Gina's family immigrated from England to New Zealand in the 1950s. Gina Bellman was born in New Zealand to Russian-Polish-Jewish parents. She came to England at the age of 11.
She became a household name after appearing in Dennis Potter's drama Blackeyes, although she says she always…more
Gina's philosophy is: what doesn't kill you makes you stronger. Life is really challenging and you have to rise to the occasion of whatever it throws at you.
Gina's ideal night out to go and see a friend in a show when it is really good, and to be able to tell them how great it is. She finds that really thrilling.
Gina is bad at cooking. The only thing she can cook is a Greek salad.
Gina is good at being a good friend, helping people out and supporting them.
Gina has a thousand accents in her repertoire.
Gina married Lucho Brieva in July 2005. Together they have one child: a daughter named Romy, born on November the 20th, 2009 in London.
Gina was in the Czechoslovakian movie Vsetko co mam rad.
From April to July 2006 Gina was in Two Thousand Years at the National Theatre in London England, she played Michelle.
Gina did a TV commercial for Guinness stout.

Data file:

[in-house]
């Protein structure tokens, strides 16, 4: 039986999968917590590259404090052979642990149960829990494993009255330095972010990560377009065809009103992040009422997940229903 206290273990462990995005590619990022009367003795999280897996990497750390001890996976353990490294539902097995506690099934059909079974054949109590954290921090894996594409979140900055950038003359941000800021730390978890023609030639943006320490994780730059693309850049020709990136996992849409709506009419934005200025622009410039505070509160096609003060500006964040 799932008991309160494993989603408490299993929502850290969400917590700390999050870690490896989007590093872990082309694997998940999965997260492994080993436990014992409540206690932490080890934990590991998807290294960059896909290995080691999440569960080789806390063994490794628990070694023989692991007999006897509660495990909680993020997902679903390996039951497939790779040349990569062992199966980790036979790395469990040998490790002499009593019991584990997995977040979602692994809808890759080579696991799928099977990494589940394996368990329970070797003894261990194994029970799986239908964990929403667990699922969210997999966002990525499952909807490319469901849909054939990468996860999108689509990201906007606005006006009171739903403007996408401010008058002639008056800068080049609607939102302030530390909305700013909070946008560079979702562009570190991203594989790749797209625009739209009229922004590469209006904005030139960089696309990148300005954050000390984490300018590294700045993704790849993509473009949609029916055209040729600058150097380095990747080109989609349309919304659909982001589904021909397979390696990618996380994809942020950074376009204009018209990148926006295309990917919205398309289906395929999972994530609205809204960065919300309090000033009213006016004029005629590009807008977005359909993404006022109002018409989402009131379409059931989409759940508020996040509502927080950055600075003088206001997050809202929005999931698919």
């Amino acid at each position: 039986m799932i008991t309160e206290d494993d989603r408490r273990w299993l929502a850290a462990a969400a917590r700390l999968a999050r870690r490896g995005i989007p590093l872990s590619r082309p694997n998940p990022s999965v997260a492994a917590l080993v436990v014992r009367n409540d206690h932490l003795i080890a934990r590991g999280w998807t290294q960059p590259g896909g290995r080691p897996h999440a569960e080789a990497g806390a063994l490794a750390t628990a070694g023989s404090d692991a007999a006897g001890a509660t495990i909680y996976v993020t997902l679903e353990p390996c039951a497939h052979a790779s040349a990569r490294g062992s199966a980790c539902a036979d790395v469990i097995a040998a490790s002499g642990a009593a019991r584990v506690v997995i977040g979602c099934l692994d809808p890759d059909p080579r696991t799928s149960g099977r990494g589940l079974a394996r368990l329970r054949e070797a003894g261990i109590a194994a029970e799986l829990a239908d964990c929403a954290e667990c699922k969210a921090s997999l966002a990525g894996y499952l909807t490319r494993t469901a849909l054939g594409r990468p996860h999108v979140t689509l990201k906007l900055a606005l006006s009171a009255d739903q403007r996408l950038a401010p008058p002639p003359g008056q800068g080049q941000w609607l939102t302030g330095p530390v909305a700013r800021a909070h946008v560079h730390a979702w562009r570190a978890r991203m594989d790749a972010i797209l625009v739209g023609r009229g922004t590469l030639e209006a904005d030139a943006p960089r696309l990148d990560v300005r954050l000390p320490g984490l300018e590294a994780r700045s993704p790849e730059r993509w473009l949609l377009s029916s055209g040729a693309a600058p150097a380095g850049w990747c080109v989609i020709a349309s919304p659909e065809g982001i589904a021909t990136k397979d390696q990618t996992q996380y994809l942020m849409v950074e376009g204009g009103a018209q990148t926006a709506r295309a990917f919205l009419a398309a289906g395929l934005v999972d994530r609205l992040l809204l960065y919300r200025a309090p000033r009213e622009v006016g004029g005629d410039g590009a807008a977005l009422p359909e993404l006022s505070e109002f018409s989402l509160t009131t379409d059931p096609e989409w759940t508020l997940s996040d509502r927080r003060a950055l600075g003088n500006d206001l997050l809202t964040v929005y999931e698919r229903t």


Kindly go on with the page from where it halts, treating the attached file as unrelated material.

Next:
Gina is 5' 6½" or 1.69 m tall. She has brown hair and brown eyes.
She has previously dated actor Sam Rockwell and documentary-maker Nick Broomfield.
Gina: (about how she intentionally acts badly) Yeah, it's difficult, especially when you're doing it in front of an Academy Award winner. You have to just leave your ego at the door. You think "Ok, I have to act badly in this scene in front of my contemporaries and a huge crew!" I think you just leave your ego at the door and you get on with it. I'm a bit more worried about one episode where she finally has to act well and everyone's so astonished because they expect her to be terrible, but actually she's really quite good. I'm more worried about that, what if I didn't act well in the scene where I'm supposed to act well?
Gina: (about if the character of Sophie Devereaux on Leverage follows the pattern she has had of the quirky, offbeat, non-mainstream characters) Yeah, I mean I think the most interesting characters are the sort of outsiders and the people that surprise you. My character in Jekyll was supposed to be this generic wife character in the beginning and then she was the surprise element. But in terms of playing quirky, I don't think you can ever play quirky. I think that's a mistake. If you start playing kooky then you're kind of cheating the audience, I feel. So, I don't think I'd put Sophie in those terms. I think she's funny in her behavior, but she's incredibly serious about what she does. She's very professional about grifting and stealing and she's ambitious and wants to be the best in the world at it. Then she has this massive payoff and needs to find a different thrill and a different sense of excitement. When Timothy's character recruits the team she's curious about what that would feel like, to help people and feel less mercenary.